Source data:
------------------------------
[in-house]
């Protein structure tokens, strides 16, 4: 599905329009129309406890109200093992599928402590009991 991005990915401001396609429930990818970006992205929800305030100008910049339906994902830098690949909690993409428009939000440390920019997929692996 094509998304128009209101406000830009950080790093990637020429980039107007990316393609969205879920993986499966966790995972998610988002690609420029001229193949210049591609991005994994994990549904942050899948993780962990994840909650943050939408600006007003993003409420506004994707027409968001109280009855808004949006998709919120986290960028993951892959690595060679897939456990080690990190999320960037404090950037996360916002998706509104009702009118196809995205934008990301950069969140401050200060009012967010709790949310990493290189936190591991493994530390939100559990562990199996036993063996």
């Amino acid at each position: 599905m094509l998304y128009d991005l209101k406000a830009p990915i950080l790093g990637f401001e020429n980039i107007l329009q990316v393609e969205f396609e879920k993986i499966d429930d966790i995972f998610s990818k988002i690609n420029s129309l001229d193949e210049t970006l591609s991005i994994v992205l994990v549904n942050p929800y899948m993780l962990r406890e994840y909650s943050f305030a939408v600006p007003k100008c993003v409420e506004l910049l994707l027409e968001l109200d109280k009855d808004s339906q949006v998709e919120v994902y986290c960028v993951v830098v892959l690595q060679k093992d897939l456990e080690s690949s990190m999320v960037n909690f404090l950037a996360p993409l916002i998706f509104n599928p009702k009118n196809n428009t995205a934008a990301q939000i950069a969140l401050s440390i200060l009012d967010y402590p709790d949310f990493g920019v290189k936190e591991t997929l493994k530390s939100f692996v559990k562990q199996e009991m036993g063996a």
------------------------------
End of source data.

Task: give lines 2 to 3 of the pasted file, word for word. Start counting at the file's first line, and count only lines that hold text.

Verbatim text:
């Protein structure tokens, strides 16, 4: 599905329009129309406890109200093992599928402590009991 991005990915401001396609429930990818970006992205929800305030100008910049339906994902830098690949909690993409428009939000440390920019997929692996 094509998304128009209101406000830009950080790093990637020429980039107007990316393609969205879920993986499966966790995972998610988002690609420029001229193949210049591609991005994994994990549904942050899948993780962990994840909650943050939408600006007003993003409420506004994707027409968001109280009855808004949006998709919120986290960028993951892959690595060679897939456990080690990190999320960037404090950037996360916002998706509104009702009118196809995205934008990301950069969140401050200060009012967010709790949310990493290189936190591991493994530390939100559990562990199996036993063996």
């Amino acid at each position: 599905m094509l998304y128009d991005l209101k406000a830009p990915i950080l790093g990637f401001e020429n980039i107007l329009q990316v393609e969205f396609e879920k993986i499966d429930d966790i995972f998610s990818k988002i690609n420029s129309l001229d193949e210049t970006l591609s991005i994994v992205l994990v549904n942050p929800y899948m993780l962990r406890e994840y909650s943050f305030a939408v600006p007003k100008c993003v409420e506004l910049l994707l027409e968001l109200d109280k009855d808004s339906q949006v998709e919120v994902y986290c960028v993951v830098v892959l690595q060679k093992d897939l456990e080690s690949s990190m999320v960037n909690f404090l950037a996360p993409l916002i998706f509104n599928p009702k009118n196809n428009t995205a934008a990301q939000i950069a969140l401050s440390i200060l009012d967010y402590p709790d949310f990493g920019v290189k936190e591991t997929l493994k530390s939100f692996v559990k562990q199996e009991m036993g063996a």